Road to rulemaking
The steps OSHA takes to issue a new standard
The process OSHA follows to promulgate a regulation can be measured in years or, in some cases, decades.
Experts and OSHA alike believe issuing a final rule should take as little as five years, but a 2012 Government Accountability Office report found that the average time is more than seven years. The report, which examined the length of time OSHA took to develop and issue rules between 1981 and 2010, concluded some standards took as long as 19 years to be issued.
To many people in the occupational safety and health field, this is too long to wait for rules that would help protect workers and save lives. GAO, OSHA and stakeholders all point to a variety of steps in the promulgation process that may lead to delays, including congressional requirements for OSHA and presidentially mandated steps.
“As the process has matured, it’s gotten more and more bogged down and taken longer to get anything done,” said Tom O’Connor, executive director of the National Council for Occupational Safety and Health, a Los Angeles-based federation of local and statewide nonprofit occupational safety and health coalitions.
National COSH is calling for the standards-setting process to be “fundamentally reformed” to allow OSHA to update outdated standards. But not everyone agrees that the slow regulatory process is solely to blame, considering the number of steps OSHA must go through.
“I can’t identify really anything right now that as a policy matter should be dropped out of the procedure,” said Adam Finkel, former director of Health Standards Programs for OSHA, where he was tasked with promulgating and evaluating health standards. “On the other hand, I’m thoroughly disgusted with the slow pace.”
Finkel currently is the senior fellow and executive director of the Penn Program on Regulation, and professor of environmental and occupational health at the University of Medicine and Dentistry of New Jersey’s School of Public Health. The blame for the slow process rests within OSHA itself, he said, alleging a lack of will to move forward on rulemakings and a lack of resources to meet requirements.
According to the Occupational Safety and Health Act, OSHA can choose to proceed on a potential rule based on several different sources, including employers or employees, consensus standards-setting organizations, other administration officials, or other information developed internally.
Several potential standards OSHA currently is pursuing can be traced to these sources. For example, a proposed rulemaking addressing backing vehicles originated when the Advisory Committee on Construction Safety and Health began investigating injuries related to such incidents.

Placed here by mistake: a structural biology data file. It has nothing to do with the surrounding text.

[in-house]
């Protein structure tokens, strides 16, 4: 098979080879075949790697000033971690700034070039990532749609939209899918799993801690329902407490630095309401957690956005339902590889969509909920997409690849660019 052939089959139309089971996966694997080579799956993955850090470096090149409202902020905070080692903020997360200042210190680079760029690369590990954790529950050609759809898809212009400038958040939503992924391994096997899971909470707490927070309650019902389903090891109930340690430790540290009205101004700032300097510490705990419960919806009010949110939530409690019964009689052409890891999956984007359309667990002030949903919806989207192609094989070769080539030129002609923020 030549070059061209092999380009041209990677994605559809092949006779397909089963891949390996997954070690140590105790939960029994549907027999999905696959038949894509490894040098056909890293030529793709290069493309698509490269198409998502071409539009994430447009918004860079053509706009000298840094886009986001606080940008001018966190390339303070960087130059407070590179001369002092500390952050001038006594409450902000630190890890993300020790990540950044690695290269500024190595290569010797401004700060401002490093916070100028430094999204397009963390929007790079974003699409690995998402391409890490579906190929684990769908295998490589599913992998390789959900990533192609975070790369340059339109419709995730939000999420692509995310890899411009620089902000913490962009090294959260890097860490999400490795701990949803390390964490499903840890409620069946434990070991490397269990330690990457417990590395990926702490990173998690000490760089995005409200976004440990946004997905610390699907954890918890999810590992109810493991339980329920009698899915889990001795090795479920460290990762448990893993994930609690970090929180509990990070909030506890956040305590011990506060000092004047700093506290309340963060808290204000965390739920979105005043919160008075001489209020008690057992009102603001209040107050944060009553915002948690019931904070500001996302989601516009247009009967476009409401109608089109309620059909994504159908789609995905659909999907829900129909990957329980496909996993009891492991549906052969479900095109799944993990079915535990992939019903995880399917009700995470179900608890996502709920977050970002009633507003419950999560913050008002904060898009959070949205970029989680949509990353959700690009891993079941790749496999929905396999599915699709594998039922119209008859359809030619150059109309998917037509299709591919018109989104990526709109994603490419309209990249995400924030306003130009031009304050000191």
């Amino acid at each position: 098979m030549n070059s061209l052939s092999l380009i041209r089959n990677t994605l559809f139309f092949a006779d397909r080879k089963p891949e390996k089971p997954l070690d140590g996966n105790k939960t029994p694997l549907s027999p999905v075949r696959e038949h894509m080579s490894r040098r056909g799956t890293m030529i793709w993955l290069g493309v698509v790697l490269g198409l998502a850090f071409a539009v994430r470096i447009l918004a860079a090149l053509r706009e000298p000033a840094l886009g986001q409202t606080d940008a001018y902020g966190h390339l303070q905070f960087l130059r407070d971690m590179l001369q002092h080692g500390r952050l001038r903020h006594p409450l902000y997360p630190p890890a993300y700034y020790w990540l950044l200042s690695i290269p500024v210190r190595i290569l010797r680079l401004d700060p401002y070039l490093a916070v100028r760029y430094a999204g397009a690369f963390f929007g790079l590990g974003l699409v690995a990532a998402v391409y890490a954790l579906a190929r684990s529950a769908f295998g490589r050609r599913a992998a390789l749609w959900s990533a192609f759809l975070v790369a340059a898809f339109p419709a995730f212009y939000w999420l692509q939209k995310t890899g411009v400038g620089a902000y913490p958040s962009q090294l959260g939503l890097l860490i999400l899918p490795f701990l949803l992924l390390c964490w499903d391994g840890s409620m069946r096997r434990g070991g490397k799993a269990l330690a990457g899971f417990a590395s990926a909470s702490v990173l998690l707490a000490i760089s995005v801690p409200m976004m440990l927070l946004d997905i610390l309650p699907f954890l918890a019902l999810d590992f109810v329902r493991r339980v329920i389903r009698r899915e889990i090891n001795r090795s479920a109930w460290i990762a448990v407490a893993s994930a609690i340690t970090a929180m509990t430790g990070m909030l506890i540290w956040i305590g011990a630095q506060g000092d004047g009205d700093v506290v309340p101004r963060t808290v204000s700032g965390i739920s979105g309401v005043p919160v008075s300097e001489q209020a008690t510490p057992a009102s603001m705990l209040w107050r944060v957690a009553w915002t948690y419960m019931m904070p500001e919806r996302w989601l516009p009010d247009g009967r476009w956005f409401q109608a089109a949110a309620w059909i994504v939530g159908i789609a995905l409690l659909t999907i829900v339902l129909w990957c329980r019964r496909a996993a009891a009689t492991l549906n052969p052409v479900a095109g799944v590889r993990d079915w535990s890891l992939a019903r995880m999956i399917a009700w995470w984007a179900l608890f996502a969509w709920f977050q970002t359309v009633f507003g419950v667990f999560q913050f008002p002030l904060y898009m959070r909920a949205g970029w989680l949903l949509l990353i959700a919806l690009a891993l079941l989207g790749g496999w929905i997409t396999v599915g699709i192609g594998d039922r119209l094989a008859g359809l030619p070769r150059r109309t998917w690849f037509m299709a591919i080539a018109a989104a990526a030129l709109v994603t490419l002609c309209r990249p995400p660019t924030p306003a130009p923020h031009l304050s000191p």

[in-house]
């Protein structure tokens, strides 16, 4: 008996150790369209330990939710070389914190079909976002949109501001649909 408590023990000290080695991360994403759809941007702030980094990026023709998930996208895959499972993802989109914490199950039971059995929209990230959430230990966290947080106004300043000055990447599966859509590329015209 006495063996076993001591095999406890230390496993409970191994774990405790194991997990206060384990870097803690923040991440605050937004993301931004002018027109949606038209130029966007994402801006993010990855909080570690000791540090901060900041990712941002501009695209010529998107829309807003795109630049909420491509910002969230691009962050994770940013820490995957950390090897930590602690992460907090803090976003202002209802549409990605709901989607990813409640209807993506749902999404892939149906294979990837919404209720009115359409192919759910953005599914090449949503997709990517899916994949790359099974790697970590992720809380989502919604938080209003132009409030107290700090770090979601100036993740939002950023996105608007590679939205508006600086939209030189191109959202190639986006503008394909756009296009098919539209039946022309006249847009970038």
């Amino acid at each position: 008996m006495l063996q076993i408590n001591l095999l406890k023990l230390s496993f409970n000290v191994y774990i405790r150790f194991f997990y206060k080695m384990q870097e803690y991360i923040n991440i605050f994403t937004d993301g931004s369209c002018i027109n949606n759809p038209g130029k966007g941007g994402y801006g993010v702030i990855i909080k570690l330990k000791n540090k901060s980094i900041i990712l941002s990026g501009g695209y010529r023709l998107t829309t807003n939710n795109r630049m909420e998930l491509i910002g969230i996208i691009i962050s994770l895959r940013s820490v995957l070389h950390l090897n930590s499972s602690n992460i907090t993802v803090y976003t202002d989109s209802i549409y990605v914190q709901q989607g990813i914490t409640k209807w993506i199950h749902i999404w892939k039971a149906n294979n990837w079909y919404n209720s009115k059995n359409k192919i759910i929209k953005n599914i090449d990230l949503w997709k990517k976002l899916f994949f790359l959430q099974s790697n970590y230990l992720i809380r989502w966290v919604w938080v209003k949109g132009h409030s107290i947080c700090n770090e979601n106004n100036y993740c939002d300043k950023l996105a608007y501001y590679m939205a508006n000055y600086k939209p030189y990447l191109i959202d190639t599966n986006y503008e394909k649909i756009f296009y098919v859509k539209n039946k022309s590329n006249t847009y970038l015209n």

Generally, once OSHA decides to pursue or update a standard, the agency will solicit comments from stakeholders.
For its proposed Injury and Illness Prevention Program Standard, the agency hosted stakeholder meetings. In the late 1990s, OSHA issued a Request for Information on reducing the risk of exposure to bloodborne pathogens due to needlestick injuries.
OSHA also may choose to publish an advance notice of proposed rulemaking. It did so in 2009 for combustible dust, soliciting written comments in addition to hosting stakeholder meetings.
OSHA can choose to simply publish in its semiannual regulatory agenda an intent to pursue the regulation.
Because of this, some stakeholders have criticized RFIs and ANPRMs for being duplicative of the public hearing that comes later in the process, after the proposed rule is published.
“We can’t even propose a rule without having three or four steps beforehand,” Finkel said.
The result, he said, is that while OSHA spends time requesting information, the science and economics of the proposed rule move faster than the rulemaking process.
Although Finkel acknowledged that receiving additional perspective on a proposal is a good idea, he said RFIs and ANPRMs can become an excuse to start a long, unnecessary “extra” process. RFIs also have been used as a means to delay the rulemaking process, according to Randy Rabinowitz, director of regulatory policy for the Washington-based Center for Effective Government (formerly OMB Watch).
However, RFIs and ANPRMs are not inherently bad or good, and can serve an important purpose, Rabinowitz said. A legitimate reason for using an RFI is to obtain input from stakeholders other than the “usual suspects” through publication in the Federal Register, she said.
OSHA believes RFIs and ANPRMs provide “tremendously valuable input,” an agency spokesperson told Safety+Health.
“Each of these approaches has strengths and weaknesses when the agency is gathering information to determine what actions, if any, to take on a particular issue,” the spokesperson said.
RFIs and ANPRMs allow increased public participation, provide an opportunity for stakeholders to give longer and more thoughtful responses, and increase transparency by having the materials published on the public docket, the spokesperson noted.